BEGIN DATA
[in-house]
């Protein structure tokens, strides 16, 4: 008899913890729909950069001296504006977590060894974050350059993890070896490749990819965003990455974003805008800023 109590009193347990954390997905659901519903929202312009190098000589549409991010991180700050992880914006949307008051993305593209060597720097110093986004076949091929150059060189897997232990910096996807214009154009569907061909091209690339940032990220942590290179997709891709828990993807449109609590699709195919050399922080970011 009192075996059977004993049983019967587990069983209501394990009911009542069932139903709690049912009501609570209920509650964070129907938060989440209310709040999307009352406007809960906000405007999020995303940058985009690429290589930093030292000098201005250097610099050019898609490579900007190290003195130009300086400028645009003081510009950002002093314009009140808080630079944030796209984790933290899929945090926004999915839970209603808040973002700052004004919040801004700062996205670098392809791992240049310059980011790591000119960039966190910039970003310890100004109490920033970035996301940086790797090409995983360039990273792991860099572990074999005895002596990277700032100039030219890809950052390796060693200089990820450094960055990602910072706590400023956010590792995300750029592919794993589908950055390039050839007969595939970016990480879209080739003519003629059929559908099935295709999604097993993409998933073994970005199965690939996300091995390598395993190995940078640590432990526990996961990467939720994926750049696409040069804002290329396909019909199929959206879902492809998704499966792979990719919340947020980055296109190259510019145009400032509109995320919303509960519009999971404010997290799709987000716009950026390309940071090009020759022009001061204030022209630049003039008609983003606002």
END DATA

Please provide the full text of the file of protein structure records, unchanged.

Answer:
[in-house]
């Protein structure tokens, strides 16, 4: 008899913890729909950069001296504006977590060894974050350059993890070896490749990819965003990455974003805008800023 109590009193347990954390997905659901519903929202312009190098000589549409991010991180700050992880914006949307008051993305593209060597720097110093986004076949091929150059060189897997232990910096996807214009154009569907061909091209690339940032990220942590290179997709891709828990993807449109609590699709195919050399922080970011 009192075996059977004993049983019967587990069983209501394990009911009542069932139903709690049912009501609570209920509650964070129907938060989440209310709040999307009352406007809960906000405007999020995303940058985009690429290589930093030292000098201005250097610099050019898609490579900007190290003195130009300086400028645009003081510009950002002093314009009140808080630079944030796209984790933290899929945090926004999915839970209603808040973002700052004004919040801004700062996205670098392809791992240049310059980011790591000119960039966190910039970003310890100004109490920033970035996301940086790797090409995983360039990273792991860099572990074999005895002596990277700032100039030219890809950052390796060693200089990820450094960055990602910072706590400023956010590792995300750029592919794993589908950055390039050839007969595939970016990480879209080739003519003629059929559908099935295709999604097993993409998933073994970005199965690939996300091995390598395993190995940078640590432990526990996961990467939720994926750049696409040069804002290329396909019909199929959206879902492809998704499966792979990719919340947020980055296109190259510019145009400032509109995320919303509960519009999971404010997290799709987000716009950026390309940071090009020759022009001061204030022209630049003039008609983003606002």